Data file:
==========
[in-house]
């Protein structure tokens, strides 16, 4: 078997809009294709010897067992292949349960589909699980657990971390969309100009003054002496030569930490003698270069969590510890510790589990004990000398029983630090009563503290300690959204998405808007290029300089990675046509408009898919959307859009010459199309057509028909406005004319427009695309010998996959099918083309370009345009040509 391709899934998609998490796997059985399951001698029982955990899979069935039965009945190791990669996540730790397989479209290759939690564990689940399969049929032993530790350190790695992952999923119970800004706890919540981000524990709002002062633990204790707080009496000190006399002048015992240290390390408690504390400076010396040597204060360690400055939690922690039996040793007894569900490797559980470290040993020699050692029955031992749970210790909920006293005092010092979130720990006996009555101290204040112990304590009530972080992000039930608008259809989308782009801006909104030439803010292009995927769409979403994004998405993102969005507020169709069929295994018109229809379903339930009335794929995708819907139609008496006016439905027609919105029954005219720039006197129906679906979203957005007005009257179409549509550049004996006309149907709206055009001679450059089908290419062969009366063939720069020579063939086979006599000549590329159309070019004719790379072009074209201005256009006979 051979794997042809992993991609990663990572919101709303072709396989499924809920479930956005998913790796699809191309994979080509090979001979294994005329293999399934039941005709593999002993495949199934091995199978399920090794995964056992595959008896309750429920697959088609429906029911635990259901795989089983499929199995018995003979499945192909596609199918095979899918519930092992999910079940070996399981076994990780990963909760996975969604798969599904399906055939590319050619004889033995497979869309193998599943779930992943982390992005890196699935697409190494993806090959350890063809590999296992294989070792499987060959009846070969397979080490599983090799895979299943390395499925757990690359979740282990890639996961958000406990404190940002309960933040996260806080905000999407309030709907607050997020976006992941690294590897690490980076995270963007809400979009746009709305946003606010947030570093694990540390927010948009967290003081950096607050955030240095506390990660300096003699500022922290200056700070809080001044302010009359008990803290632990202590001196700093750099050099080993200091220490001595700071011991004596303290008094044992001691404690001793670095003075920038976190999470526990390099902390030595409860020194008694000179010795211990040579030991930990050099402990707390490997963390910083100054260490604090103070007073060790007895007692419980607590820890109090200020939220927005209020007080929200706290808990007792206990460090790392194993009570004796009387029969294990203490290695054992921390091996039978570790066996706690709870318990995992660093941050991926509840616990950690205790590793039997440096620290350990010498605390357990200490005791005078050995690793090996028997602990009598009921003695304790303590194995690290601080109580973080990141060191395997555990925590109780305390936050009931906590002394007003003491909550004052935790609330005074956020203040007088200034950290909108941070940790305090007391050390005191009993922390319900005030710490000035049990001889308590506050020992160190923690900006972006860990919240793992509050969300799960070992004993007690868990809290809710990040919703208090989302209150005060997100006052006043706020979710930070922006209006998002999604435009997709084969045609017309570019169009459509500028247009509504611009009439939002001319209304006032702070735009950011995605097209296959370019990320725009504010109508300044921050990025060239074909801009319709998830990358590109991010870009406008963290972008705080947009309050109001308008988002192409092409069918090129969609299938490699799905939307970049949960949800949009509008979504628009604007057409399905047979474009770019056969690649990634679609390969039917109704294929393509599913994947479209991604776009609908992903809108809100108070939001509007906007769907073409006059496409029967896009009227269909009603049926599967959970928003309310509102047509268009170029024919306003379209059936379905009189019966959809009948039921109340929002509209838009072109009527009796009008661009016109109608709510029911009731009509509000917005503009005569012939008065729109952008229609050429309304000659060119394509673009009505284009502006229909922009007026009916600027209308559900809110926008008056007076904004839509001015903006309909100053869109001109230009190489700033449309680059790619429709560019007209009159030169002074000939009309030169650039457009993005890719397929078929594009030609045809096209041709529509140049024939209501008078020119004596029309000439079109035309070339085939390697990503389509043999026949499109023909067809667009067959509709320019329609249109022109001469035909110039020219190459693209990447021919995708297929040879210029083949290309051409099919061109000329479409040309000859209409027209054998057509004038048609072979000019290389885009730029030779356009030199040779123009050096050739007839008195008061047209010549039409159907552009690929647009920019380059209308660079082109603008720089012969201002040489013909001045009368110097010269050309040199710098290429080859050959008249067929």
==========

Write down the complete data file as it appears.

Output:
[in-house]
């Protein structure tokens, strides 16, 4: 078997809009294709010897067992292949349960589909699980657990971390969309100009003054002496030569930490003698270069969590510890510790589990004990000398029983630090009563503290300690959204998405808007290029300089990675046509408009898919959307859009010459199309057509028909406005004319427009695309010998996959099918083309370009345009040509 391709899934998609998490796997059985399951001698029982955990899979069935039965009945190791990669996540730790397989479209290759939690564990689940399969049929032993530790350190790695992952999923119970800004706890919540981000524990709002002062633990204790707080009496000190006399002048015992240290390390408690504390400076010396040597204060360690400055939690922690039996040793007894569900490797559980470290040993020699050692029955031992749970210790909920006293005092010092979130720990006996009555101290204040112990304590009530972080992000039930608008259809989308782009801006909104030439803010292009995927769409979403994004998405993102969005507020169709069929295994018109229809379903339930009335794929995708819907139609008496006016439905027609919105029954005219720039006197129906679906979203957005007005009257179409549509550049004996006309149907709206055009001679450059089908290419062969009366063939720069020579063939086979006599000549590329159309070019004719790379072009074209201005256009006979 051979794997042809992993991609990663990572919101709303072709396989499924809920479930956005998913790796699809191309994979080509090979001979294994005329293999399934039941005709593999002993495949199934091995199978399920090794995964056992595959008896309750429920697959088609429906029911635990259901795989089983499929199995018995003979499945192909596609199918095979899918519930092992999910079940070996399981076994990780990963909760996975969604798969599904399906055939590319050619004889033995497979869309193998599943779930992943982390992005890196699935697409190494993806090959350890063809590999296992294989070792499987060959009846070969397979080490599983090799895979299943390395499925757990690359979740282990890639996961958000406990404190940002309960933040996260806080905000999407309030709907607050997020976006992941690294590897690490980076995270963007809400979009746009709305946003606010947030570093694990540390927010948009967290003081950096607050955030240095506390990660300096003699500022922290200056700070809080001044302010009359008990803290632990202590001196700093750099050099080993200091220490001595700071011991004596303290008094044992001691404690001793670095003075920038976190999470526990390099902390030595409860020194008694000179010795211990040579030991930990050099402990707390490997963390910083100054260490604090103070007073060790007895007692419980607590820890109090200020939220927005209020007080929200706290808990007792206990460090790392194993009570004796009387029969294990203490290695054992921390091996039978570790066996706690709870318990995992660093941050991926509840616990950690205790590793039997440096620290350990010498605390357990200490005791005078050995690793090996028997602990009598009921003695304790303590194995690290601080109580973080990141060191395997555990925590109780305390936050009931906590002394007003003491909550004052935790609330005074956020203040007088200034950290909108941070940790305090007391050390005191009993922390319900005030710490000035049990001889308590506050020992160190923690900006972006860990919240793992509050969300799960070992004993007690868990809290809710990040919703208090989302209150005060997100006052006043706020979710930070922006209006998002999604435009997709084969045609017309570019169009459509500028247009509504611009009439939002001319209304006032702070735009950011995605097209296959370019990320725009504010109508300044921050990025060239074909801009319709998830990358590109991010870009406008963290972008705080947009309050109001308008988002192409092409069918090129969609299938490699799905939307970049949960949800949009509008979504628009604007057409399905047979474009770019056969690649990634679609390969039917109704294929393509599913994947479209991604776009609908992903809108809100108070939001509007906007769907073409006059496409029967896009009227269909009603049926599967959970928003309310509102047509268009170029024919306003379209059936379905009189019966959809009948039921109340929002509209838009072109009527009796009008661009016109109608709510029911009731009509509000917005503009005569012939008065729109952008229609050429309304000659060119394509673009009505284009502006229909922009007026009916600027209308559900809110926008008056007076904004839509001015903006309909100053869109001109230009190489700033449309680059790619429709560019007209009159030169002074000939009309030169650039457009993005890719397929078929594009030609045809096209041709529509140049024939209501008078020119004596029309000439079109035309070339085939390697990503389509043999026949499109023909067809667009067959509709320019329609249109022109001469035909110039020219190459693209990447021919995708297929040879210029083949290309051409099919061109000329479409040309000859209409027209054998057509004038048609072979000019290389885009730029030779356009030199040779123009050096050739007839008195008061047209010549039409159907552009690929647009920019380059209308660079082109603008720089012969201002040489013909001045009368110097010269050309040199710098290429080859050959008249067929």